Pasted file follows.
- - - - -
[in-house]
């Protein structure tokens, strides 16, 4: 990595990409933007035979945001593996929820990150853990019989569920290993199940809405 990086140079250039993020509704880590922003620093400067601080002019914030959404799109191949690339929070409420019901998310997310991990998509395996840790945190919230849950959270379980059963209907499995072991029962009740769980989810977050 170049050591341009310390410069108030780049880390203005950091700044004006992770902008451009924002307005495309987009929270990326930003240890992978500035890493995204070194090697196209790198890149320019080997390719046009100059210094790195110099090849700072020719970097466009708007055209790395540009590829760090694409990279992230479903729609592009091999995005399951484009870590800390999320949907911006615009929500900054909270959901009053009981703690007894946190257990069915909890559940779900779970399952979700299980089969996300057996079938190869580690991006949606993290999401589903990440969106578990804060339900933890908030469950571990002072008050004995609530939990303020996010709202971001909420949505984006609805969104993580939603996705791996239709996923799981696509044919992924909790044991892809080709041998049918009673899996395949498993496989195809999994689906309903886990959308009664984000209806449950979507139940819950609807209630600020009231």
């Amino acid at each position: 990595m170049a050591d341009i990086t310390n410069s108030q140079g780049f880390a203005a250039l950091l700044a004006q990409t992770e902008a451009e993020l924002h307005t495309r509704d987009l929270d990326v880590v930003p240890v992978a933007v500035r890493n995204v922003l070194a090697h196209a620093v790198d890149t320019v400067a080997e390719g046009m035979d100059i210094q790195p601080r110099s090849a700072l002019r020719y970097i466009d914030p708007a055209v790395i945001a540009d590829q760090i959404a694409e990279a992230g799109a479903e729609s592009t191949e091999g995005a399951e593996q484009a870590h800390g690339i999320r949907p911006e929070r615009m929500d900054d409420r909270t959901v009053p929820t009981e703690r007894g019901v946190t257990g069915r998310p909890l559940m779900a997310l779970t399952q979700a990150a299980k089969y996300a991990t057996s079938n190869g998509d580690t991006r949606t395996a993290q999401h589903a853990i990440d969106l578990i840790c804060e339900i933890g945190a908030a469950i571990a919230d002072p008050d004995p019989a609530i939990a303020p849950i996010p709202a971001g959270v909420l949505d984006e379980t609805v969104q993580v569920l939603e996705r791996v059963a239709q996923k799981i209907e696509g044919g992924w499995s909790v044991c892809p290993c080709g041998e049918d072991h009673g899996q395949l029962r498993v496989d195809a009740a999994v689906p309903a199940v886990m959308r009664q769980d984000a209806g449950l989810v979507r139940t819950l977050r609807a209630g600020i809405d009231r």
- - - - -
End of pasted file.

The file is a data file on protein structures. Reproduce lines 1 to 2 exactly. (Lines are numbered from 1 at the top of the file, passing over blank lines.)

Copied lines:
[in-house]
């Protein structure tokens, strides 16, 4: 990595990409933007035979945001593996929820990150853990019989569920290993199940809405 990086140079250039993020509704880590922003620093400067601080002019914030959404799109191949690339929070409420019901998310997310991990998509395996840790945190919230849950959270379980059963209907499995072991029962009740769980989810977050 170049050591341009310390410069108030780049880390203005950091700044004006992770902008451009924002307005495309987009929270990326930003240890992978500035890493995204070194090697196209790198890149320019080997390719046009100059210094790195110099090849700072020719970097466009708007055209790395540009590829760090694409990279992230479903729609592009091999995005399951484009870590800390999320949907911006615009929500900054909270959901009053009981703690007894946190257990069915909890559940779900779970399952979700299980089969996300057996079938190869580690991006949606993290999401589903990440969106578990804060339900933890908030469950571990002072008050004995609530939990303020996010709202971001909420949505984006609805969104993580939603996705791996239709996923799981696509044919992924909790044991892809080709041998049918009673899996395949498993496989195809999994689906309903886990959308009664984000209806449950979507139940819950609807209630600020009231």